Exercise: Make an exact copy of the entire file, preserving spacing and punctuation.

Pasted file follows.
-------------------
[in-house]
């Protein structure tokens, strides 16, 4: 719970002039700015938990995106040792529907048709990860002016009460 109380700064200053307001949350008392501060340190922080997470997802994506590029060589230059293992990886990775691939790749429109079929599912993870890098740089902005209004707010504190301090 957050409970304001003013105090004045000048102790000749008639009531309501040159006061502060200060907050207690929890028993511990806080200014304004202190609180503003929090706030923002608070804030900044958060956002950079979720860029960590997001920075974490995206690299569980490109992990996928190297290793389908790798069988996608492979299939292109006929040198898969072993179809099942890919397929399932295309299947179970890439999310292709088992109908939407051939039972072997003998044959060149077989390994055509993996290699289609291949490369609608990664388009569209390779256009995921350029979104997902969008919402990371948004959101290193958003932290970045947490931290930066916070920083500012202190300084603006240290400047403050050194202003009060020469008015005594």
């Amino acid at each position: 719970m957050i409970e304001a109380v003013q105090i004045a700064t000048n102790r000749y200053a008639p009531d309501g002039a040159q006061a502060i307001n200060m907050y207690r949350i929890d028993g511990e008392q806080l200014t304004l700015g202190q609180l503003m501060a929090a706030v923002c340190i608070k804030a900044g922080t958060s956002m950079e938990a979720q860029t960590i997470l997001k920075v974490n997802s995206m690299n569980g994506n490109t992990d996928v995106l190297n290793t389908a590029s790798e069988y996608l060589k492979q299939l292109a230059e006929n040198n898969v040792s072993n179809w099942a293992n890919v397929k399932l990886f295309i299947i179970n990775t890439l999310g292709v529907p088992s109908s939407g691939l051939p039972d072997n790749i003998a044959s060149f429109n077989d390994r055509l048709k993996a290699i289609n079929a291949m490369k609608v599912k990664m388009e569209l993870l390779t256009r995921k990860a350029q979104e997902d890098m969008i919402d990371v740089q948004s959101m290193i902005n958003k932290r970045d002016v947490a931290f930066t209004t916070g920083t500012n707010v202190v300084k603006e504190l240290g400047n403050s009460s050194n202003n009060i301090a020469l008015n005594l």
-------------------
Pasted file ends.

[in-house]
């Protein structure tokens, strides 16, 4: 719970002039700015938990995106040792529907048709990860002016009460 109380700064200053307001949350008392501060340190922080997470997802994506590029060589230059293992990886990775691939790749429109079929599912993870890098740089902005209004707010504190301090 957050409970304001003013105090004045000048102790000749008639009531309501040159006061502060200060907050207690929890028993511990806080200014304004202190609180503003929090706030923002608070804030900044958060956002950079979720860029960590997001920075974490995206690299569980490109992990996928190297290793389908790798069988996608492979299939292109006929040198898969072993179809099942890919397929399932295309299947179970890439999310292709088992109908939407051939039972072997003998044959060149077989390994055509993996290699289609291949490369609608990664388009569209390779256009995921350029979104997902969008919402990371948004959101290193958003932290970045947490931290930066916070920083500012202190300084603006240290400047403050050194202003009060020469008015005594």
């Amino acid at each position: 719970m957050i409970e304001a109380v003013q105090i004045a700064t000048n102790r000749y200053a008639p009531d309501g002039a040159q006061a502060i307001n200060m907050y207690r949350i929890d028993g511990e008392q806080l200014t304004l700015g202190q609180l503003m501060a929090a706030v923002c340190i608070k804030a900044g922080t958060s956002m950079e938990a979720q860029t960590i997470l997001k920075v974490n997802s995206m690299n569980g994506n490109t992990d996928v995106l190297n290793t389908a590029s790798e069988y996608l060589k492979q299939l292109a230059e006929n040198n898969v040792s072993n179809w099942a293992n890919v397929k399932l990886f295309i299947i179970n990775t890439l999310g292709v529907p088992s109908s939407g691939l051939p039972d072997n790749i003998a044959s060149f429109n077989d390994r055509l048709k993996a290699i289609n079929a291949m490369k609608v599912k990664m388009e569209l993870l390779t256009r995921k990860a350029q979104e997902d890098m969008i919402d990371v740089q948004s959101m290193i902005n958003k932290r970045d002016v947490a931290f930066t209004t916070g920083t500012n707010v202190v300084k603006e504190l240290g400047n403050s009460s050194n202003n009060i301090a020469l008015n005594l």